Deer are supposed to be crepuscular creatures, active at sunrise and sunset, not out in the open in midday, frantically scouring mowed areas for any scrap of edible greenery (another naturalist side note: deer are browsers, not grazers - they aren't adapted to eat grass, but they can find tiny forbs,tiny leafy plants in among the grasses).  However, the deer in the park are not to the point where they are dying wholesale of starvation and disease.  Not yet.  I sincerely hope we can do something to bring their populations to a healthier level long before it comes to that. 

It won't be fun or easy. I've already been accused of being a heartless killer, told that friendships are over, listened, at length, to angry rants, insults, and threats.  I was not surprised by this.  I've worked with the public for a long time; deer overpopulation is not a new problem (this post is already long enough - if you've read the whole thing, gold star! but one more quick point.  The two alternatives inevitably brought up are just not practical or even humane: 1. shipping the deer somewhere else - trouble is, deer tend to die, a lot, when you do that.  Deer just don't ship well, and everyone else has the same problem of overpopulation.  2.  Contraception - Bloomington looked into that recently, too. Edit 9/26/14 - in a nutshell, if you don't have time to follow the link and read all the info, the chemicals proposed for deer birth control are either not yet approved (GonaCon) or not commercially available (PZP) for use in Indiana, neither are currently endorsed by IDNR, and even if they were to be approved, they are only considered possible although still highly experimental options for closed, suburban populations, not populations of free-ranging deer in open natural areas like Eagle Creek.  Maybe someday we'll be able to just sprinkle some deer-specific birth control feed around the park once a year, but that day has not yet arrived.  All you young up and coming researchers out there, put your thinking caps on!)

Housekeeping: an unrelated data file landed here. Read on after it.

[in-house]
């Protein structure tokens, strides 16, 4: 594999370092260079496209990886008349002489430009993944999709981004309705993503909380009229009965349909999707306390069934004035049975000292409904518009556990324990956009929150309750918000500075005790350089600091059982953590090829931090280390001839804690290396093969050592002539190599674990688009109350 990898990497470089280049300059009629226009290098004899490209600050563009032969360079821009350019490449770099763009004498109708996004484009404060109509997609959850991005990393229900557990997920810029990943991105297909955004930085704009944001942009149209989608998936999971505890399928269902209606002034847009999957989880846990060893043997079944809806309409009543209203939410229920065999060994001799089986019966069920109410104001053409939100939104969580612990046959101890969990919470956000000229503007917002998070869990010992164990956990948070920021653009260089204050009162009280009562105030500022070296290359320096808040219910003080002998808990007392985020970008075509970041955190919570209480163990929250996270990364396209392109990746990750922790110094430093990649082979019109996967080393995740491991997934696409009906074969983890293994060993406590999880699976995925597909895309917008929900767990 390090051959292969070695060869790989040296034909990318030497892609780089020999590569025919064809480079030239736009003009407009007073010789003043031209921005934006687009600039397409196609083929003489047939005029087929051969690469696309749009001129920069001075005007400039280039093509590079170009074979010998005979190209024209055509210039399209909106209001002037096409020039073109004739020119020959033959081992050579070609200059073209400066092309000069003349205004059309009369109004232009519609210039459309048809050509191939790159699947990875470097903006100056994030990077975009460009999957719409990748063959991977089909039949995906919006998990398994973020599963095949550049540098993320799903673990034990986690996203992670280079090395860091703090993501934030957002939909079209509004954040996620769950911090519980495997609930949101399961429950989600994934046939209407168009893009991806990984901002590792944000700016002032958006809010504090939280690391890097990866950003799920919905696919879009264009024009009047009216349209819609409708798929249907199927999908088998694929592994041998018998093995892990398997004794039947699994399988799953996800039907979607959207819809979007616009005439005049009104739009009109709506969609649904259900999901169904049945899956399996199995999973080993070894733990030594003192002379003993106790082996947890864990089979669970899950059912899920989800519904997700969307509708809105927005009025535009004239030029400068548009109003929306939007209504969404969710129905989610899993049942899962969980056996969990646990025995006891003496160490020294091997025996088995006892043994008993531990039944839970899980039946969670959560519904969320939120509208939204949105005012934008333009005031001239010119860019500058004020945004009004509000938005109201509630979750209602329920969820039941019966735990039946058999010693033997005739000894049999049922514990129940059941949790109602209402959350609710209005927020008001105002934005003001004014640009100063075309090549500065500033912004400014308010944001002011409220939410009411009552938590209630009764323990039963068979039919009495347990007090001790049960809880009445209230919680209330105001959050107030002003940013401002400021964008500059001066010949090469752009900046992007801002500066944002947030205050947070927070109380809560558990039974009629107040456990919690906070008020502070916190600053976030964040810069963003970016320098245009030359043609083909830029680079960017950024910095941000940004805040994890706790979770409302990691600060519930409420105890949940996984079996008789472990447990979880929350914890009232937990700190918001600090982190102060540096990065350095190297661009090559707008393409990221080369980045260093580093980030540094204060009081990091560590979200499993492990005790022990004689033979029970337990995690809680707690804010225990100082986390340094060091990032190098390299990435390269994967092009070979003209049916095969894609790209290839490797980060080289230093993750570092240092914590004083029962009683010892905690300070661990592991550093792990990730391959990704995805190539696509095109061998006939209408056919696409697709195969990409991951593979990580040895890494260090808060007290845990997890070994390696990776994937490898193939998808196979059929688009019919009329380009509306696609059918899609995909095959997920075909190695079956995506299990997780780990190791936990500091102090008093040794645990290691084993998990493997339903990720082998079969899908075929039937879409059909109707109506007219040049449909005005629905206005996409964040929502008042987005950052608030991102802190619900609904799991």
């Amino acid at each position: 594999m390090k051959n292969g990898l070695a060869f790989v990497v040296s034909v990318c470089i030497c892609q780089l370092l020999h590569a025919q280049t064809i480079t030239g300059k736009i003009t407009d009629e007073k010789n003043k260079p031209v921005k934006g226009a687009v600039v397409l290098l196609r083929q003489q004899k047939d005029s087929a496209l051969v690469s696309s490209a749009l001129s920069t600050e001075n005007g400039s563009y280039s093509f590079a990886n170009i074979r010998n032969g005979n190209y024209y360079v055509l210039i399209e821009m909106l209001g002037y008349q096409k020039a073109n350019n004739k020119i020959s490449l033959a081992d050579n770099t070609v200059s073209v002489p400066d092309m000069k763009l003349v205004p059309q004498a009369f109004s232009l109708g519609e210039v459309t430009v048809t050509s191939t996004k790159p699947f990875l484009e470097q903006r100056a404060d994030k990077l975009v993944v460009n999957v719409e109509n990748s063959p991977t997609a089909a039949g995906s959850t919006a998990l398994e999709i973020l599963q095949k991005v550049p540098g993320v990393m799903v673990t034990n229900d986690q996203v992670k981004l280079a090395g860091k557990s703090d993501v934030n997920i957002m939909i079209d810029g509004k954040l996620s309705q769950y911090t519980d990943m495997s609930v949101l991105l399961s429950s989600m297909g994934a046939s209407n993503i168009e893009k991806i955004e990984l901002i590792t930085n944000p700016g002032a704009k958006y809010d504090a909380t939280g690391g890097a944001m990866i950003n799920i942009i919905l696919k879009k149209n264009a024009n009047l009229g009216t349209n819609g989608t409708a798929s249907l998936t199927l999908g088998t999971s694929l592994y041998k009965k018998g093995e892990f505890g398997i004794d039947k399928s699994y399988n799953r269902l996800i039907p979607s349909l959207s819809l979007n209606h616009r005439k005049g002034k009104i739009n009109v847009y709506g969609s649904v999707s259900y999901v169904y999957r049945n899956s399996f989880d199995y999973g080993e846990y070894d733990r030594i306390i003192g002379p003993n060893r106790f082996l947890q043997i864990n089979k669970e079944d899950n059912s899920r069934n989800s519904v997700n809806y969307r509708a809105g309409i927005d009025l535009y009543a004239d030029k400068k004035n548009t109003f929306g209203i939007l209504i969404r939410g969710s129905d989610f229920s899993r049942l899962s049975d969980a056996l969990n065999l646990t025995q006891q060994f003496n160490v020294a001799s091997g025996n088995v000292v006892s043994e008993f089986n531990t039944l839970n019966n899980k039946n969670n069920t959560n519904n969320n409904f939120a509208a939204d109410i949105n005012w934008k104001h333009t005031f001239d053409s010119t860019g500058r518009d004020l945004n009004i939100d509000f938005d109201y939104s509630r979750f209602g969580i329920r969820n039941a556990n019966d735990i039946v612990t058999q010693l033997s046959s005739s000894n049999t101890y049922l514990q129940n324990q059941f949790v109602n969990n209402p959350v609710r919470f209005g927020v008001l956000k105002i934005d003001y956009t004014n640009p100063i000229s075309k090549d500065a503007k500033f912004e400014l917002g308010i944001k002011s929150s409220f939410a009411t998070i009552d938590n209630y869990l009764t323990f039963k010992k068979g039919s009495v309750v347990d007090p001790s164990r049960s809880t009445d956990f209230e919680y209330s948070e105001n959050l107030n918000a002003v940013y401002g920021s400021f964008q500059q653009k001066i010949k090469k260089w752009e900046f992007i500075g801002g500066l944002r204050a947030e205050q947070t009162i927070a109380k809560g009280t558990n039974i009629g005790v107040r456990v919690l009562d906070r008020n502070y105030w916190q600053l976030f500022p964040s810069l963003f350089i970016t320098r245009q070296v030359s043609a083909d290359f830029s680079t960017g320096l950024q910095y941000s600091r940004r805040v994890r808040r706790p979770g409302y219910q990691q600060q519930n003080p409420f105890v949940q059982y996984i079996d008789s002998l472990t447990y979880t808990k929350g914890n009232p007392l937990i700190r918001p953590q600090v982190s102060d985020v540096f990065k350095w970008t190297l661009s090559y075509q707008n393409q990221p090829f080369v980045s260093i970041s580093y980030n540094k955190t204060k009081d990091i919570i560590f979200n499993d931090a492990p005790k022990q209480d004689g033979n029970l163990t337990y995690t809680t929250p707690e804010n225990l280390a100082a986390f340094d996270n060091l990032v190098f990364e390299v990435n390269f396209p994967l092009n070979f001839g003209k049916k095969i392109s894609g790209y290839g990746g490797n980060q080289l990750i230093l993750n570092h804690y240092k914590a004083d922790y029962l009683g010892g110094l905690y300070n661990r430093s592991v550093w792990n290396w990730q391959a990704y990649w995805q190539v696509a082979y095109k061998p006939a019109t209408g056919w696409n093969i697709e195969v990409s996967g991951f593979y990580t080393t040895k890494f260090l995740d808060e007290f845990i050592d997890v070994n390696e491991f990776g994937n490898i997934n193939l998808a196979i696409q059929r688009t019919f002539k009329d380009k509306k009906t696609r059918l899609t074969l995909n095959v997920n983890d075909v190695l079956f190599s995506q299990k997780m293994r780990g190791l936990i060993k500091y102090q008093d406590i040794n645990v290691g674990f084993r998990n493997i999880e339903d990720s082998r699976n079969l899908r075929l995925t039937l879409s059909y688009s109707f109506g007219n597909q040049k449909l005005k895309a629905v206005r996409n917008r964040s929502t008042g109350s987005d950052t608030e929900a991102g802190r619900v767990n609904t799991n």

So, doing the right thing has been hard, but on the other side, I've also listened to words of support of all joys...ecological understanding!  People getting the big picture and seeing the completely critical connections among living things.  It's enough to make any park naturalist's day, yep.  

As unpleasant and distressing as it is for me, personally, to know that a certain number of people will be terribly unhappy with us, I will continue to support a deer hunt, for the good of the park and for the deer.  Although I'm not planning to pull any triggers directly, yes, I will be a killer, although I hope not a heartless one.  Of course, so are we all.  Vegetarian or even vegan, until that happy day when we can all photosynthesize our energy and every other need directly from the sun, life lives off of other life, that is the world we are given. Where we draw that line of which lives to take, directly by our own hands or indirectly by our choices, what we buy, what we wear and eat, where we live, where and if and what we drive, how we vote, where we step, whether we exterminate the spider in our house or coax it into a cup and release it, whether we support a deer reduction for the long term health of the forest, birds, and other wildlife or fight to have Eagle Creek Deer Park full of hungry but adorable deer and very little is up to each of us to decide.  May we always do it in compassion and as much knowledge as we can bear.